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The Tradition Continues - good dog, good dog
Shortly after arriving at Phouc Vinh in 1970 I was pulling one of my initial first up aircraft stand-bys. About mid-morning all hell broke loose and I was told we had a mission. Crewmembers were tear-assing from Ops to the revetments as if the whole 1st Cav had down birds.
After cranking up the first up bird, I was briefed that the mission was to hoist a wounded working dog from the jungle. Seems Medevac had an unofficial mission priority. Number one, and the mission we flew the fastest for, was a downed bird. In second place was retrieving an injured working dog. I don't know how the tradition started, but having an undergraduate degree in Animal Husbandry, I was all for it.
It seems the modern-day version of our single engine air ambulance that's servicing the 1st Cav trains to continue our tradition, but maybe not with the same urgency.
Crew chiefs and flight medics from Company C (Medevac), 2nd General Support Aviation Battalion “Lobos”, 227th Aviation Regiment, 1st Air Cavalry Brigade, 1st Cavalry Division conducted K-9 aircraft familiarization and flight crew K-9 training in March on Hood Army Air Field. Lobos coordinated with handlers from the 226th Military Working Dog Detachment to arrange a two-part training where flight crew members could get comfortable around the dogs and familiarize the dogs with the HH-60 Blackhawk.
“We want to ensure the first time a military working dog, handler, and paramedic work together isn’t in a combat environment,” said HH-60M Blackhawk pilot 1LT David Caskey. In the first half of training, Troopers spent time with the handlers learning how to muzzle the dogs and giving basic commands to the dogs. In the second half of the training, the handlers and their dogs visited the Lobos hangar to be briefed on the capabilities of the HH-60 Blackhawk and receive flying experience.
“I think it is great to find out the difference in reactions between an experienced and an inexperienced dog and how to handle the situation to avoid injuries to both dogs and handlers,” said SGT Raul Garza, a flight medic from Company C., 2-227th Aviation Regiment. During the flight training, Troopers simulated scenarios in which a 9-Line MEDEVAC was requested for a K-9. The medics learned to work with a stressed animal in a confined space and still provide care to the patient.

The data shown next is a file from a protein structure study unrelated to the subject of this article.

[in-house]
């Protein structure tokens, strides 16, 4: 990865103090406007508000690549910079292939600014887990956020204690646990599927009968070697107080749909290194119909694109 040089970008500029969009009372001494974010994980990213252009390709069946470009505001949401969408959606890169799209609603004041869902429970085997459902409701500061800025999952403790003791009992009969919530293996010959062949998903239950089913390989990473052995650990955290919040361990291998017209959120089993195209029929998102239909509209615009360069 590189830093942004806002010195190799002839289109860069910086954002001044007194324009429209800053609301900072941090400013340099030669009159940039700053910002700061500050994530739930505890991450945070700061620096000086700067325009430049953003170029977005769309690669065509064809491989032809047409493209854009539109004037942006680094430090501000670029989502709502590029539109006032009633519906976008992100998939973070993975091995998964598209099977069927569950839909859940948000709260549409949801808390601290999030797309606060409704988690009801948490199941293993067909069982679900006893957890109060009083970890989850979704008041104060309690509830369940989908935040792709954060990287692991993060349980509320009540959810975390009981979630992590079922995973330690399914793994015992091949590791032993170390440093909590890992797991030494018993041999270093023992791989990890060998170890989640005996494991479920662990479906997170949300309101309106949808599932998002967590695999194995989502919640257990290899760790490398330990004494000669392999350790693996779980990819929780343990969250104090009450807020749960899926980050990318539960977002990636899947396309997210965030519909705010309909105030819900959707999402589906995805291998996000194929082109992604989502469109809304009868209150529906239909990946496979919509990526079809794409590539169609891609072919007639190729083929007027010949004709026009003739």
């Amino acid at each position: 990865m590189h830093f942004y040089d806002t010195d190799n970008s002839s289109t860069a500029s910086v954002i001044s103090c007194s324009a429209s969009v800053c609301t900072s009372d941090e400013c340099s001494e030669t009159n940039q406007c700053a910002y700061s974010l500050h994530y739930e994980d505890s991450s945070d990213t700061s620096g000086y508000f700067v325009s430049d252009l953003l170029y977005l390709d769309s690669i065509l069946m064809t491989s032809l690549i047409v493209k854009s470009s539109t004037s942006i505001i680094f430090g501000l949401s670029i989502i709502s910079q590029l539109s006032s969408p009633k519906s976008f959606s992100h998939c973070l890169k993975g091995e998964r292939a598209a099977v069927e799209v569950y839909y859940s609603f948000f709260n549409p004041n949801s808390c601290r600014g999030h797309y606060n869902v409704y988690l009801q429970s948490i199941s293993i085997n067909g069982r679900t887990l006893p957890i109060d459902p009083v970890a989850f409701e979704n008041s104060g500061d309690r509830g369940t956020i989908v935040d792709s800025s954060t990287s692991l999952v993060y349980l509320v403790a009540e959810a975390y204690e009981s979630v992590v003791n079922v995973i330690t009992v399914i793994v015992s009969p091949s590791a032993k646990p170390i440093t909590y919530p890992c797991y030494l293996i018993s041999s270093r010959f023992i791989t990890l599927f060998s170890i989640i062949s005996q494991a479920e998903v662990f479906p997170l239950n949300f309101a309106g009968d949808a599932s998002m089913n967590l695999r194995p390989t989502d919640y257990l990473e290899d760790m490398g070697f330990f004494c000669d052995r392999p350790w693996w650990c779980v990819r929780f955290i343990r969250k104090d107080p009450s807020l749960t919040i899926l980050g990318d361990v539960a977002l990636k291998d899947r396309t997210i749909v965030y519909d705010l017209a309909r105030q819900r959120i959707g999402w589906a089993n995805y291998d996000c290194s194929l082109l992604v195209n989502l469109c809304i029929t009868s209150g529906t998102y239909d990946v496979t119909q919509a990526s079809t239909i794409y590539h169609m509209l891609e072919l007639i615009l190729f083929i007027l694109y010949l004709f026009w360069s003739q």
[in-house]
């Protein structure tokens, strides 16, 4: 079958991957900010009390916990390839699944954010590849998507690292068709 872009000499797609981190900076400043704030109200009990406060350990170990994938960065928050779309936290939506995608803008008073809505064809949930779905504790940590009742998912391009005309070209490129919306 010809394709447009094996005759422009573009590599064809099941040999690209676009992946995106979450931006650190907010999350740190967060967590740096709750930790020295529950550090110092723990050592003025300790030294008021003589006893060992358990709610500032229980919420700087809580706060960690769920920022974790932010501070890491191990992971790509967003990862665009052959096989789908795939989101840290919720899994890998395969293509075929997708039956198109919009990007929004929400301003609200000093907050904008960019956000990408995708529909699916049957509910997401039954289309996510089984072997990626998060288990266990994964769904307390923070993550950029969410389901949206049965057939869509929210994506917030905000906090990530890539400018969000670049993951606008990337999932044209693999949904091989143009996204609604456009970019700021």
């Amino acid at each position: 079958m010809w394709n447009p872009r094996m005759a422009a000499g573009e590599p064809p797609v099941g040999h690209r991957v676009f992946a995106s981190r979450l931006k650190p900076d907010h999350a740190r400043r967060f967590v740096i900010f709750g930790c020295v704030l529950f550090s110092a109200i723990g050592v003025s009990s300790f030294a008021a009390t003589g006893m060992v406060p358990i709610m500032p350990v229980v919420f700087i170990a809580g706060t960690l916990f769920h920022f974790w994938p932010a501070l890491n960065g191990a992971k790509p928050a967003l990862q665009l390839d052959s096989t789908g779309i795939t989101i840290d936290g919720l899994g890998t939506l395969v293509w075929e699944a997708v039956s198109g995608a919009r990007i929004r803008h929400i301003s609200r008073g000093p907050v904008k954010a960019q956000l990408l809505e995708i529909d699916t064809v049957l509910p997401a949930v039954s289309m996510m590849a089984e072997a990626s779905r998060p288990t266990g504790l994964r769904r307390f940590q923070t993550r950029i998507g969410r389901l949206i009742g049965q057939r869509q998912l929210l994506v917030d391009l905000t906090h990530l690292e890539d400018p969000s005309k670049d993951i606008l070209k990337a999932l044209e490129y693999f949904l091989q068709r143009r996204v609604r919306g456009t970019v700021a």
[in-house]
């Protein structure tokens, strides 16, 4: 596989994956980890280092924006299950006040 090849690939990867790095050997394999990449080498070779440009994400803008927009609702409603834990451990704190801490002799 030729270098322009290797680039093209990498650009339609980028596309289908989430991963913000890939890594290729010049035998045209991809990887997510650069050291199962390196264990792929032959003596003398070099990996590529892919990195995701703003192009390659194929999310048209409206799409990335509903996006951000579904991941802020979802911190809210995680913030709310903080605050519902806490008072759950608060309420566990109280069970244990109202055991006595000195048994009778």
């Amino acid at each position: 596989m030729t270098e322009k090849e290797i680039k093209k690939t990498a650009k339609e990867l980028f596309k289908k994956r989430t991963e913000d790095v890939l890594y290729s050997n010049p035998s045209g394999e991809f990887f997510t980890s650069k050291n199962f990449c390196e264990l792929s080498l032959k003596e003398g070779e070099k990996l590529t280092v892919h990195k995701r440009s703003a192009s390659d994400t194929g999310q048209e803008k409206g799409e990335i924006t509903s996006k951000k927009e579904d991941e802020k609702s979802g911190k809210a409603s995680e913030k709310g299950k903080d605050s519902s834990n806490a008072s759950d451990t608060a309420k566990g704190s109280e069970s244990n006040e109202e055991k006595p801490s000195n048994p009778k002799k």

“The back of a MEDEVAC helicopter (HH-60M) is a tight space when packed with our complete medical load-out,” said Caskey, “This gives our medics and crew chiefs an opportunity to see what it’s going to be like to throw a military working dog and handler into the mix.”
how to obtain PERSONNEL ROSTERS
The 15th Medical Bn Association now has available personnel rosters
requested from the National Personnel Records Center (NPRC) in St. Louis, MO
for 1965-1970. These rosters were generally prepared only for the months of
April and October of each year during the Vietnam War, except during 1965
and 1966, when they were prepared during some additional months as well.
Enlisted Personnel Rosters for 1968 are available only for 10/68. Officer
rosters are available for 07/65, 08/65, 10/65, 01/66, 07/66, 07/67, 09/67,
04/69 and 10/70
Rosters must be requested and will be sent by e-mail only, unless special arrangements are made by e-mail. Go to the How To Obtain Personnel Rosters page for further instructions.
Beware of Veterans Choice Program Scam
A devious telephonic scam has surfaced, and it is targeting veterans throughout the country who are in the process of making decisions about their own personal medical care. The scammers have set up a bogus telephone line, which mimics or resembles the actual telephone line used for the Veterans Choice Program.
The Veterans Choice Program allows certain veterans to use approved healthcare providers outside of the Department of Veterans Affairs (VA) system by calling a toll-free number to see if they are eligible. At this point, the scammers step in to attempt to defraud veterans. This is where the bogus telephone number comes in handy for the scammers. The only difference between their bogus telephone number and the real telephone number used by the VA is the area code.
The real telephone number used by the VA has an “866” area code, while the scammers use the more common “1-800” area code telephone number. Veterans who answer the bogus (1-800) telephone number will get an automated message.
The phony message states that veterans may qualify for a rebate, usually
a $100 - $500 rebate if they are willing to update their information using
the telephone key pad and by giving their credit card information or
checking account information using the automated telephone system. The